Below is a collage of all the bird species I have photographed locally in Singapore so far. All 310 species of them. All taken in tiny Singapore. Larger photos with description at my Google Photo album.

Singapore birds shot between April 2010 to April 2016.

Singapore birds shot between April 2010 to April 2016.

The quest for 300 Singapore birds

When I first purchased a telephoto lens and camera in April 2010, the main goal was to have a walk around set up in the neighbourhood and documenting the wildlife that inhabit it. Soon my focus turned specifically to birds.

Years ago, when I bought a DSLR to photograph my growing child, I had started learning about photographic techniques in a local photographic forum. I must have browsed through many photos in the forum looking for inspiration. Among them were truly well taken photos of birds from a small group of local wildlife photographers that travelled around the entire island looking for our feathered friends. I wished then that I had that luxury of time to pursue such a hobby.

Once I started focussing on birds myself, it was not long before I started doing the same chase. Neighbourhood walks turned to long car drives and then long treks. A handful of birds turned into 50 and then 100 birds within a few months. Months soon turned to years and my photo collection grew. Five and a half years later, I have photographed 303 wild bird species.

That’s not a big number. In Peru, a team of committed and well prepared birders saw a total of 354 species in a day! Nonetheless, I am pleased to break the 300 species mark in Singapore itself. There is no big celebration or announcement. I have participated in two Big Year competition against other birders in 2012 and in 2014, but this one was different. It’s a quiet personal journey with no definite time frame. I hope to and will work on seeing more birds in the future, one new species at a time.

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The Red-crowned Cranes of Hokkaido

The Red-crowned Crane (Grus japonensis) is an endangered crane species that is found in northern Asia. One of the places where it can be more easily seen is in Hokkaido, Japan where they are a resident species, unlike the migratory ones elsewhere. In Japan, they are called tanchōzuru or shortened tanchō (red-head). They are considered sacred and seen as a symbol of fidelity, love and longevity. But they were on the brink of extinction due to hunting, mainly for their plumage.

Although hunting them is a thing of the past and conservation work is ongoing, currently there are only around 2,750 birds left in the wild, including about 1,000 birds in Hokkaido. In fact in 1926, there were only about 20 birds left in Hokkaido, but urgent conservation work increased their numbers substantially. One of the measures they did was to set up feeding grounds for the cranes during wintertime.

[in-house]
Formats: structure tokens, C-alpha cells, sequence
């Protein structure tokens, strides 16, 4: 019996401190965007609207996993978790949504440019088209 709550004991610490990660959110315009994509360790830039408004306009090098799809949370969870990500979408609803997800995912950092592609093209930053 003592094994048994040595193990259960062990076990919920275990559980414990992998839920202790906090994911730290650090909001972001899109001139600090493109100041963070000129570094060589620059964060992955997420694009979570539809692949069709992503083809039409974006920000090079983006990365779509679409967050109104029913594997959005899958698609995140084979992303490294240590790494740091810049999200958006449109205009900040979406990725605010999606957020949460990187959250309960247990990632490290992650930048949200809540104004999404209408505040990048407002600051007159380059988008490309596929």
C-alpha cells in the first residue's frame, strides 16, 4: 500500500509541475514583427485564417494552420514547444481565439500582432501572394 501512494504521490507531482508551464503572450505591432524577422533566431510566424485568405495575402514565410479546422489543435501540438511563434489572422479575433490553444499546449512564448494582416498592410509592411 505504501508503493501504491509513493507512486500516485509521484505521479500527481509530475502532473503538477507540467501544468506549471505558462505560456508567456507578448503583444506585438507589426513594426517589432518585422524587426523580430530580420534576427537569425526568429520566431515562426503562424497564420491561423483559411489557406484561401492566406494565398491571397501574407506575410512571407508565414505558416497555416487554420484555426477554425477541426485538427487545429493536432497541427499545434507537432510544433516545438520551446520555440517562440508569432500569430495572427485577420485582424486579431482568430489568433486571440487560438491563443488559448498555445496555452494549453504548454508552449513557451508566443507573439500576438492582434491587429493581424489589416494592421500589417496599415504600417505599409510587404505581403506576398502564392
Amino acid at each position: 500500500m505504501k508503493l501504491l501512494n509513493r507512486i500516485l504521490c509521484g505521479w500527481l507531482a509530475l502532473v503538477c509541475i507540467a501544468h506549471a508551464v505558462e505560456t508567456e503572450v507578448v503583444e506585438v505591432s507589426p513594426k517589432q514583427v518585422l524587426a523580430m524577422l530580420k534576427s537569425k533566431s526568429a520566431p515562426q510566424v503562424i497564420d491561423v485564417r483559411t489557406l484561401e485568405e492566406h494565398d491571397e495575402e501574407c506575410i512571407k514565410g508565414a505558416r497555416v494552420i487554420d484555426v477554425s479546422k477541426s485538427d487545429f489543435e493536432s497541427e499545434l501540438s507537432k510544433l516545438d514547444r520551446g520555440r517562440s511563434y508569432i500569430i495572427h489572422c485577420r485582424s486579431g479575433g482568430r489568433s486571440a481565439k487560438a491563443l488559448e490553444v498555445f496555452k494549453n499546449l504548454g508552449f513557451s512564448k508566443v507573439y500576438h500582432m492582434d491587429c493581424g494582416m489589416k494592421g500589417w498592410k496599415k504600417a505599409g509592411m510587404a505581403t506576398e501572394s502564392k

At the end of 2014, I brought my family to Hokkaido for a vacation. It was not a birding trip, but since my wife arranged for one where we had an opportunity to see the Red-crowned Cranes feeding, I brought along my long lens for the trip. Arriving on a cold and snowy day, I was delighted to see so many of these cranes at the feeding site next to Akan International Crane Centre at Kushiro.


Red-crowned Cranes together with other birds at the feeding centre

Although snowing and frankly having too long a lens, I managed to take some photos of the cranes and even a sequence of their famous courtship ritual.


Start of the courtship dance


First, a bow. The browned headed crane on the left of the frame is a juvenile


I must admit I don’t know which is the male and the female


Intertwining necks, close to the highlight of the dance


They are now considered ‘one’. This would have been a great shot, if only there were no other cranes in the frame. But it is a busy feeding lot and I did not have time for a re-do.


Coming apart. This was not the end of their courtship ritual, but the couple continued on. But it was hard to pick them apart in heavy snow and with the lack of contrast, so I lost track soon after.

As most of the tour group were not nature lovers, and coupled with the fact that it was cold and snowing heavily, we spent less than an hour at that place. I so dearly wished we had more time to see these enchanting cranes. Perhaps a return journey one day to see them, the Stellar Sea Eagles and Blakiston’s Fish Owls.